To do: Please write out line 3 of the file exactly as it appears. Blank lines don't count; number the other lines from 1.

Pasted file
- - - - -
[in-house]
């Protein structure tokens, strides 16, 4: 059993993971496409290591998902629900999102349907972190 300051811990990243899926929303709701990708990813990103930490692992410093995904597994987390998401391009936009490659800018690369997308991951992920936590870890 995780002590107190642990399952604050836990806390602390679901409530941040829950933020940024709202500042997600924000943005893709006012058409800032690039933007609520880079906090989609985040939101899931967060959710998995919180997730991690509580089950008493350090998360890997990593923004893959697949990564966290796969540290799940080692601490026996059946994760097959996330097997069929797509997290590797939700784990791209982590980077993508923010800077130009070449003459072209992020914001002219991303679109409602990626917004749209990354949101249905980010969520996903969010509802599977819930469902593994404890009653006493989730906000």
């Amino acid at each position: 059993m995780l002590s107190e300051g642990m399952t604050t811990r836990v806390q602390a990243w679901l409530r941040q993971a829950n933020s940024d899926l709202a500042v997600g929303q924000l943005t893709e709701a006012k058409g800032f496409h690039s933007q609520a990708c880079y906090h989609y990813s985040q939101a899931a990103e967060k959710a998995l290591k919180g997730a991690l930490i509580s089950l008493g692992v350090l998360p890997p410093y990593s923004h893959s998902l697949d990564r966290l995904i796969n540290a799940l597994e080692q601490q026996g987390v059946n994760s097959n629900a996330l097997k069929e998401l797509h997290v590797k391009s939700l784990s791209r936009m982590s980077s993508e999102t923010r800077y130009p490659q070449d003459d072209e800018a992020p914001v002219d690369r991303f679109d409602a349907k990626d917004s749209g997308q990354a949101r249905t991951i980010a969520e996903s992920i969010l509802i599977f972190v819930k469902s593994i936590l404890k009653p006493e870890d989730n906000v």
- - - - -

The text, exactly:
């Amino acid at each position: 059993m995780l002590s107190e300051g642990m399952t604050t811990r836990v806390q602390a990243w679901l409530r941040q993971a829950n933020s940024d899926l709202a500042v997600g929303q924000l943005t893709e709701a006012k058409g800032f496409h690039s933007q609520a990708c880079y906090h989609y990813s985040q939101a899931a990103e967060k959710a998995l290591k919180g997730a991690l930490i509580s089950l008493g692992v350090l998360p890997p410093y990593s923004h893959s998902l697949d990564r966290l995904i796969n540290a799940l597994e080692q601490q026996g987390v059946n994760s097959n629900a996330l097997k069929e998401l797509h997290v590797k391009s939700l784990s791209r936009m982590s980077s993508e999102t923010r800077y130009p490659q070449d003459d072209e800018a992020p914001v002219d690369r991303f679109d409602a349907k990626d917004s749209g997308q990354a949101r249905t991951i980010a969520e996903s992920i969010l509802i599977f972190v819930k469902s593994i936590l404890k009653p006493e870890d989730n906000v």